My Book -- Evergreen
I have created this art book about old-growth forests. It is a non-profit project to benefit organizations that are helping our last remaining primeval woodlands. It is printed on 100% recycled paper. The book is full of original paintings and drawings and a series of sequential essays I’ve written concerning the beauty and importance of our last remaining primeval forests. The book describes a journey of going into the ancient woods; learning about the natural sciences first and then into how those facts may pertain to our inner world of thoughts and feelings, that is, our souls. The text and the images follow and reflect each other throughout the course of the book. This has taken 20 years to complete. During that space of time, an area roughly half the size of Alaska has been deforested globally, many ancient forests went down, and many animals and plants went extinct with them.
Ancient forests are special these days and most of us haven’t ever seen one, except in pictures. Yet they are a realm of beauty that once encompassed much of the world’s land and wherein much of our ancestry, our mythology and well-being have come from. In old-growth forests we see things like no other place. When trees are left undisturbed, they take upon deep characters. When forests are left undisturbed, they live in communities, much like humans. In ancient forests we find a community of lifeforms working together to create an intensely beautiful place with an obvious harmony which is quite outstanding to our modern world. Forests bring and hold moisture in the land, they create and distribute fresh air; they build soils through millennia. They are at the beginnings of streams and rivers and provide the habitat for a great majority of the earth’s biodiversity. All life forms on earth require healthy forests, whether we are near or far from them; as the world is round, life moves in a circle.
Just in historical time, the earth has lost 80% of its primeval forests due to human intervention. In North America, in about 500 years we have deforested roughly 95 % of the original native forests. The roughly 5 % remaining are fragmented and discontinuous in parks and preserves. There are many animals and plants which mainly rely on these few old-growth ecosystems. They are symbolic jewels of what our ancient world was like – the great beauty of what we had lived amongst through our long evolution. Our woodlands are not healthy. Without a healthy forest we do not have clean flowing streams and rivers, without these, the fish suffer, then the oceans are damaged, the climate changes, it comes back around.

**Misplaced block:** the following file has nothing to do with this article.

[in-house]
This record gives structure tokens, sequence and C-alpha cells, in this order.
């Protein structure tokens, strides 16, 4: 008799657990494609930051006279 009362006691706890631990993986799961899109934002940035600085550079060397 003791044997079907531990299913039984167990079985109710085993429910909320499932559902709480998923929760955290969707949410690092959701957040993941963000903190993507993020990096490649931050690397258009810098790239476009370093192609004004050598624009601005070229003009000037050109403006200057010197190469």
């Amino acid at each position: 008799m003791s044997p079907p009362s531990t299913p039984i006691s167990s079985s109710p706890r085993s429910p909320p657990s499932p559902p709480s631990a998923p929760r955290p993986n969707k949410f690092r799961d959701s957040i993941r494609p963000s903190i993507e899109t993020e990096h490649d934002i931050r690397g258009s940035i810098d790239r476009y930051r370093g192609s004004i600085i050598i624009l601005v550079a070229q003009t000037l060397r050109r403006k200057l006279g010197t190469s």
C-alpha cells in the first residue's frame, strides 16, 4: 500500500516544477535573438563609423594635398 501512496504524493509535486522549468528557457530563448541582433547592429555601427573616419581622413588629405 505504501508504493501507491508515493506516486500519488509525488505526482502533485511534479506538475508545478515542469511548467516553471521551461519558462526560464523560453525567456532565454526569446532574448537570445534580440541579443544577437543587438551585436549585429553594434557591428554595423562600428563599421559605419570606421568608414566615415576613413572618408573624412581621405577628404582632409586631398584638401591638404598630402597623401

But I believe any problem can be remedied. In a fast approaching one-world-wide culture, we have the means to come together to re-green and rewild our environment. Indeed, the interest in this is rising, and the aim of this work is to contribute towards this collective goal of; first bringing attention to this subject of the plight of the forests, and to save from logging any more old-growth, and then into what we can do to change the situation to something positive. We should do it now before it’s too late. We can model our forests after the old ones and repair them. Forestry practice can aim for selective logging of single trees while promoting and keeping wild habitat for animals and plants. For by doing so, we help ourselves and our descendants. I believe we need these few remaining wild places for our very humanity. As our modern world grows ever busier and we grow increasingly distant from our wildness, we need them that much more. They are places of refuge and restoration of our spirits. By saving these places we will be gifting our children. They surely will thank us.
Due to the rather large importance of this situation, I will be giving 95 % of the profits to environmental organizations working in the Pacific Northwest region of America that are helping to save the last of the primeval stands; and equally those who are rehabilitating areas that have been damaged due to logging practices. This is an issue of global concern, and the purchase of a book will provide a means of directly supporting our forests and receiving something in return, both of these, you may have for your life. I am hoping to make this a self-generating ongoing project where this piece of art may continue to create funds to those who are giving aid to rejuvenate and protect the wild places we need and love so much.